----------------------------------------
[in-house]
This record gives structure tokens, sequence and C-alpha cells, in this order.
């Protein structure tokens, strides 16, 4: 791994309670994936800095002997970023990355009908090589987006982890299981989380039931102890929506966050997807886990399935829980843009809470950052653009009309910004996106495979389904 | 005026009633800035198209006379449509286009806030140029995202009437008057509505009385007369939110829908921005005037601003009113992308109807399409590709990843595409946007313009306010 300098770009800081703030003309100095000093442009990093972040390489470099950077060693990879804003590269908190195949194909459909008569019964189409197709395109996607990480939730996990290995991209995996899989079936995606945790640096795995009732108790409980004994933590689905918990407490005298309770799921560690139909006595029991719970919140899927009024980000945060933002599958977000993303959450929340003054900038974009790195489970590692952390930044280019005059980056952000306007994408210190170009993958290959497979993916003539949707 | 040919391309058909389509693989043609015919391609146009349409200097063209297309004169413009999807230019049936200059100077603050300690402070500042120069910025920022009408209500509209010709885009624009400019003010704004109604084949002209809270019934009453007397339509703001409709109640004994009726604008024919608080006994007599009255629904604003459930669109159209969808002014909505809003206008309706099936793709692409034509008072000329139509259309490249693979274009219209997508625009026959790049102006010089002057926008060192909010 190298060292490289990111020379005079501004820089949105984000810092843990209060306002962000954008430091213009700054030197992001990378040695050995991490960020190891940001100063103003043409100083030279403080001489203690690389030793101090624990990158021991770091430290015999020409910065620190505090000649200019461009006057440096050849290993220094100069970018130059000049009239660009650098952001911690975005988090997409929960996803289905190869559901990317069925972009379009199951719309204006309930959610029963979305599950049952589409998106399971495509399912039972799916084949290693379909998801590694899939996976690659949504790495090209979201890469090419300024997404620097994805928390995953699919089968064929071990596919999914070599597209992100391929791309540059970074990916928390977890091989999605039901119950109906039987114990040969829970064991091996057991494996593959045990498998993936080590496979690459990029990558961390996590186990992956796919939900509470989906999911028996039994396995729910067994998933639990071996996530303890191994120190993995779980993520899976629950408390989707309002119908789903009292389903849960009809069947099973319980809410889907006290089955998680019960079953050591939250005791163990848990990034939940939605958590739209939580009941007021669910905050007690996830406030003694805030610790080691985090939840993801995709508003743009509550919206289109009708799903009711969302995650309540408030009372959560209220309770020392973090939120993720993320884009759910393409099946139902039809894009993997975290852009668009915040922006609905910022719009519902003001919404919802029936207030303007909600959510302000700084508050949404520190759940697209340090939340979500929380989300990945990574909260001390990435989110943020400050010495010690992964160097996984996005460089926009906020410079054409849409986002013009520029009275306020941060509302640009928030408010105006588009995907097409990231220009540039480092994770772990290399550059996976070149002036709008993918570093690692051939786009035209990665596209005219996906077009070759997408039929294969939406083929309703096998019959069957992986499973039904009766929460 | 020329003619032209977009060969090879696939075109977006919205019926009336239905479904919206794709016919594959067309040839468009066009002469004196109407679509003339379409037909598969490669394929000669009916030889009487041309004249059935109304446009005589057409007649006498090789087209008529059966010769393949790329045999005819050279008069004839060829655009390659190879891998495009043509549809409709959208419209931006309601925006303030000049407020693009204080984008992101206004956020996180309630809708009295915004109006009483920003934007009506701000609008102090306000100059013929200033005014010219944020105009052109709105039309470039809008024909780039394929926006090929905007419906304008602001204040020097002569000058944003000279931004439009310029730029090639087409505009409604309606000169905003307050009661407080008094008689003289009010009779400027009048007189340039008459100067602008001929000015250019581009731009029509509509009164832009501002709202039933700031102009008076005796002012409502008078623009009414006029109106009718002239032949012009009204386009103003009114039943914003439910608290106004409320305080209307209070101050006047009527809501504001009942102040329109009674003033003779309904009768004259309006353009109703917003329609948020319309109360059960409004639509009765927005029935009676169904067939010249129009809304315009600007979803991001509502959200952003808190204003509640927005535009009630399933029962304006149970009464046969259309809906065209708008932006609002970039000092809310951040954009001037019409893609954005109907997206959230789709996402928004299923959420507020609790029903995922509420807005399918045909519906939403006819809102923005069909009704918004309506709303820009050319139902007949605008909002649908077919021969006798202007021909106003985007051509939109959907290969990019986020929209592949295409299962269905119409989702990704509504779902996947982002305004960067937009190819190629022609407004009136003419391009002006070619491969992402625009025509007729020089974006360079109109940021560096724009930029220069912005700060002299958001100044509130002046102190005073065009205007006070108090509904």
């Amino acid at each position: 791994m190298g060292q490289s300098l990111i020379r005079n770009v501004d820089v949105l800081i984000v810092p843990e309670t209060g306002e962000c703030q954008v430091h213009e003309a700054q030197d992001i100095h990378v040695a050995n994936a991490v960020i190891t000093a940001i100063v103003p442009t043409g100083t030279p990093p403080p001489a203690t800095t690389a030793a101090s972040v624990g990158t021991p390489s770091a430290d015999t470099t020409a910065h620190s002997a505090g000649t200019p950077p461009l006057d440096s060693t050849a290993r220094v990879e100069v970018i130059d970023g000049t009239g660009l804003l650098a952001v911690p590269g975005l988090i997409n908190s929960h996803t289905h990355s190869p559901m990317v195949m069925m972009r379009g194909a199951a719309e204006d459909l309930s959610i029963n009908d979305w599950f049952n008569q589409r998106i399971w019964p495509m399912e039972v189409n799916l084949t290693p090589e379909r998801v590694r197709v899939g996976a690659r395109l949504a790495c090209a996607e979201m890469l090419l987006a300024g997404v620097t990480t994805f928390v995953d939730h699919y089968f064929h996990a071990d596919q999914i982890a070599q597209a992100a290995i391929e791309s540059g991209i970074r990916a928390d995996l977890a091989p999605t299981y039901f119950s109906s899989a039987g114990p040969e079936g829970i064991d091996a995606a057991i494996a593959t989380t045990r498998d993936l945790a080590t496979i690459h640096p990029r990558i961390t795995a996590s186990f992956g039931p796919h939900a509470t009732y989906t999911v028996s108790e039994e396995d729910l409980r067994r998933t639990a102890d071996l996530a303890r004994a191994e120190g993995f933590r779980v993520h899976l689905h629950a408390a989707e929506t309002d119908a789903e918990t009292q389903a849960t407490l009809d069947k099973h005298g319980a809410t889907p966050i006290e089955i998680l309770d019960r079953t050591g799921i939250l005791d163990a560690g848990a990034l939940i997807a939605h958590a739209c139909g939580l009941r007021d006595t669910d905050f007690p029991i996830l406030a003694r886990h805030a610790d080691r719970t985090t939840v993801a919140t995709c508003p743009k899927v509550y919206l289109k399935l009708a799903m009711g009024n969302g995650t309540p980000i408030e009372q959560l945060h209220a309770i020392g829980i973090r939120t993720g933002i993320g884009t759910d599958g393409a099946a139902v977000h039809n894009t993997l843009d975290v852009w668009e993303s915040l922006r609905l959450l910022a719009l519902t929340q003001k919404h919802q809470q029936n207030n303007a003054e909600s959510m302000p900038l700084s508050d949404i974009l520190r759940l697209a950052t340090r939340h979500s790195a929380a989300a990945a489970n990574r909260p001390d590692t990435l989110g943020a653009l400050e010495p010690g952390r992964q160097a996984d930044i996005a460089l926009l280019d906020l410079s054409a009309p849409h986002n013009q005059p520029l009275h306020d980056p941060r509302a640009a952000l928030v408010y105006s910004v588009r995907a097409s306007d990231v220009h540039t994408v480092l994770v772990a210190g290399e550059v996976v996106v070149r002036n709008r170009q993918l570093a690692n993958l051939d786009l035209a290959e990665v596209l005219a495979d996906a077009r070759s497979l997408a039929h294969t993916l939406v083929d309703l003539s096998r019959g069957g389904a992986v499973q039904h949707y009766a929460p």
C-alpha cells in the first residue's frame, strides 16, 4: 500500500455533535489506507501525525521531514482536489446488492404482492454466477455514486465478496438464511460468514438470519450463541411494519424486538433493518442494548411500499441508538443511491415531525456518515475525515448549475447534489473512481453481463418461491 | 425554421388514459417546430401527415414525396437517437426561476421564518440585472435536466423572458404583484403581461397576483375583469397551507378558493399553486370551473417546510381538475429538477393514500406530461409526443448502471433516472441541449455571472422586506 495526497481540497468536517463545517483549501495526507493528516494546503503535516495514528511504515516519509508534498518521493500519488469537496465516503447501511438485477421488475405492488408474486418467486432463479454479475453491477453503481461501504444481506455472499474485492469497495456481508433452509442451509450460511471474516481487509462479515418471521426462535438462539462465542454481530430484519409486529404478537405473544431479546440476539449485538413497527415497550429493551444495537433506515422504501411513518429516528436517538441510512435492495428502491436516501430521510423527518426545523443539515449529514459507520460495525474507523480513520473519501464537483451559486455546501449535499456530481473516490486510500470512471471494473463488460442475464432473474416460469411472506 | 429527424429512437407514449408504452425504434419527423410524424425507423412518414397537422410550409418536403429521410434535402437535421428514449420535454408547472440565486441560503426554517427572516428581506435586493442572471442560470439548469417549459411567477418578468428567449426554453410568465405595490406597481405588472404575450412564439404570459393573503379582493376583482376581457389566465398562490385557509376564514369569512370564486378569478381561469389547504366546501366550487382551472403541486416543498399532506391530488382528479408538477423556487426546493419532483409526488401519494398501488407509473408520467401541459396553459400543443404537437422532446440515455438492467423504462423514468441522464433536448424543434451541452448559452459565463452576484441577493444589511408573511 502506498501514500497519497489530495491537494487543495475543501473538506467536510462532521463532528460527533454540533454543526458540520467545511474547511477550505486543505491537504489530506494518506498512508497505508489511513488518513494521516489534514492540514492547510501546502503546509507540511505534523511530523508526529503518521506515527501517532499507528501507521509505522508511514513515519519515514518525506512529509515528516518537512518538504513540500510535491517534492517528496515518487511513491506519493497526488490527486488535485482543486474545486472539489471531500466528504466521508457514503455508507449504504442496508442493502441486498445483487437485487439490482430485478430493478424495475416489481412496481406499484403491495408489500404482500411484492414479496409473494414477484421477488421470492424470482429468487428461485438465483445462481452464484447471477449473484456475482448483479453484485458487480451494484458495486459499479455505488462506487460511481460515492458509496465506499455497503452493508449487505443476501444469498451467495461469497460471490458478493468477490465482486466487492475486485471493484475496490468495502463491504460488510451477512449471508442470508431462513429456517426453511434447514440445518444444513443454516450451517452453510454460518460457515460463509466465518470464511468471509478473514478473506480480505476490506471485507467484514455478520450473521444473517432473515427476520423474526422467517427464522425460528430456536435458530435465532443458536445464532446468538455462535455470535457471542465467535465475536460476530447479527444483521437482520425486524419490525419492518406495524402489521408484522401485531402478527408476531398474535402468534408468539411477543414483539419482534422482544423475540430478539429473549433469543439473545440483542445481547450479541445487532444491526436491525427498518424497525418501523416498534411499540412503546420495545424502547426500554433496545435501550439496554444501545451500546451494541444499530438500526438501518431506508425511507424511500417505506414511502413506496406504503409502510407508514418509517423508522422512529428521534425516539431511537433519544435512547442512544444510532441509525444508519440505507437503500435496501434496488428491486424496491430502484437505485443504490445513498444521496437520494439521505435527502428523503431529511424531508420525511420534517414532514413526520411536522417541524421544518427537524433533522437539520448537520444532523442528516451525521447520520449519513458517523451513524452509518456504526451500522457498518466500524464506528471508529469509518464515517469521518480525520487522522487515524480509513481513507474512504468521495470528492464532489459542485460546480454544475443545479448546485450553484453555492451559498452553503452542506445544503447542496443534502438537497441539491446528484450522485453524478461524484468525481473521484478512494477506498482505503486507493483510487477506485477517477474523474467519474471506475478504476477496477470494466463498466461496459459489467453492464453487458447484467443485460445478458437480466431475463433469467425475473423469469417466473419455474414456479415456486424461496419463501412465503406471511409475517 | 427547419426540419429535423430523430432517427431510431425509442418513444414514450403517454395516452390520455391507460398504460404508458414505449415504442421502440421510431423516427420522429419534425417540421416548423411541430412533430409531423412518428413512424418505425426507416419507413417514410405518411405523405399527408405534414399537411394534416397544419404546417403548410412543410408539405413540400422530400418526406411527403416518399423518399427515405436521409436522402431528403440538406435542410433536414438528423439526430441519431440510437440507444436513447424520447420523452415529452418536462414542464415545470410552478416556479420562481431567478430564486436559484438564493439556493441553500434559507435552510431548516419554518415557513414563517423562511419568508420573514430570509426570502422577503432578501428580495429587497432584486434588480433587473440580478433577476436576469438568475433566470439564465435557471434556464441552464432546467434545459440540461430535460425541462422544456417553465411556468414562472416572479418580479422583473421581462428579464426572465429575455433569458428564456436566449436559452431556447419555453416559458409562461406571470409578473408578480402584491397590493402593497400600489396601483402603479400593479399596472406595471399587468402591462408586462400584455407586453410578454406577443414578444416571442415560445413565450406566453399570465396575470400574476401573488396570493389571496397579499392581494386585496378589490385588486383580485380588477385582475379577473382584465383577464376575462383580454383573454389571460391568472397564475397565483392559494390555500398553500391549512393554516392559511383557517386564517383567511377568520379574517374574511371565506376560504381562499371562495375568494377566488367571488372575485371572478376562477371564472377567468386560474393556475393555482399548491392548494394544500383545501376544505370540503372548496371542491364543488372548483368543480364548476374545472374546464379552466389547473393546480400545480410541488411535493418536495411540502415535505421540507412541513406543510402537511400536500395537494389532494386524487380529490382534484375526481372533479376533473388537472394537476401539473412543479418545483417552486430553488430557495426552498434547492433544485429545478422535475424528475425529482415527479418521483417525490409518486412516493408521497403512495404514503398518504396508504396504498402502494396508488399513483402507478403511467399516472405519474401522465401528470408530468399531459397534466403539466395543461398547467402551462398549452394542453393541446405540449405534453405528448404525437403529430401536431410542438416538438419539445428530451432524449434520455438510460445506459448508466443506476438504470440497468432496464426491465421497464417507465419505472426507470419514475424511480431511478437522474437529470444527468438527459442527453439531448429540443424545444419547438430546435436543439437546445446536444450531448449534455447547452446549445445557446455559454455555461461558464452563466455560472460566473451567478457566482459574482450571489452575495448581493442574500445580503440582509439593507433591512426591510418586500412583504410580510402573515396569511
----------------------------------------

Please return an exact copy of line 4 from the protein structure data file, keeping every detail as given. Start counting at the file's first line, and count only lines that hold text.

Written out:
């Amino acid at each position: 791994m190298g060292q490289s300098l990111i020379r005079n770009v501004d820089v949105l800081i984000v810092p843990e309670t209060g306002e962000c703030q954008v430091h213009e003309a700054q030197d992001i100095h990378v040695a050995n994936a991490v960020i190891t000093a940001i100063v103003p442009t043409g100083t030279p990093p403080p001489a203690t800095t690389a030793a101090s972040v624990g990158t021991p390489s770091a430290d015999t470099t020409a910065h620190s002997a505090g000649t200019p950077p461009l006057d440096s060693t050849a290993r220094v990879e100069v970018i130059d970023g000049t009239g660009l804003l650098a952001v911690p590269g975005l988090i997409n908190s929960h996803t289905h990355s190869p559901m990317v195949m069925m972009r379009g194909a199951a719309e204006d459909l309930s959610i029963n009908d979305w599950f049952n008569q589409r998106i399971w019964p495509m399912e039972v189409n799916l084949t290693p090589e379909r998801v590694r197709v899939g996976a690659r395109l949504a790495c090209a996607e979201m890469l090419l987006a300024g997404v620097t990480t994805f928390v995953d939730h699919y089968f064929h996990a071990d596919q999914i982890a070599q597209a992100a290995i391929e791309s540059g991209i970074r990916a928390d995996l977890a091989p999605t299981y039901f119950s109906s899989a039987g114990p040969e079936g829970i064991d091996a995606a057991i494996a593959t989380t045990r498998d993936l945790a080590t496979i690459h640096p990029r990558i961390t795995a996590s186990f992956g039931p796919h939900a509470t009732y989906t999911v028996s108790e039994e396995d729910l409980r067994r998933t639990a102890d071996l996530a303890r004994a191994e120190g993995f933590r779980v993520h899976l689905h629950a408390a989707e929506t309002d119908a789903e918990t009292q389903a849960t407490l009809d069947k099973h005298g319980a809410t889907p966050i006290e089955i998680l309770d019960r079953t050591g799921i939250l005791d163990a560690g848990a990034l939940i997807a939605h958590a739209c139909g939580l009941r007021d006595t669910d905050f007690p029991i996830l406030a003694r886990h805030a610790d080691r719970t985090t939840v993801a919140t995709c508003p743009k899927v509550y919206l289109k399935l009708a799903m009711g009024n969302g995650t309540p980000i408030e009372q959560l945060h209220a309770i020392g829980i973090r939120t993720g933002i993320g884009t759910d599958g393409a099946a139902v977000h039809n894009t993997l843009d975290v852009w668009e993303s915040l922006r609905l959450l910022a719009l519902t929340q003001k919404h919802q809470q029936n207030n303007a003054e909600s959510m302000p900038l700084s508050d949404i974009l520190r759940l697209a950052t340090r939340h979500s790195a929380a989300a990945a489970n990574r909260p001390d590692t990435l989110g943020a653009l400050e010495p010690g952390r992964q160097a996984d930044i996005a460089l926009l280019d906020l410079s054409a009309p849409h986002n013009q005059p520029l009275h306020d980056p941060r509302a640009a952000l928030v408010y105006s910004v588009r995907a097409s306007d990231v220009h540039t994408v480092l994770v772990a210190g290399e550059v996976v996106v070149r002036n709008r170009q993918l570093a690692n993958l051939d786009l035209a290959e990665v596209l005219a495979d996906a077009r070759s497979l997408a039929h294969t993916l939406v083929d309703l003539s096998r019959g069957g389904a992986v499973q039904h949707y009766a929460p």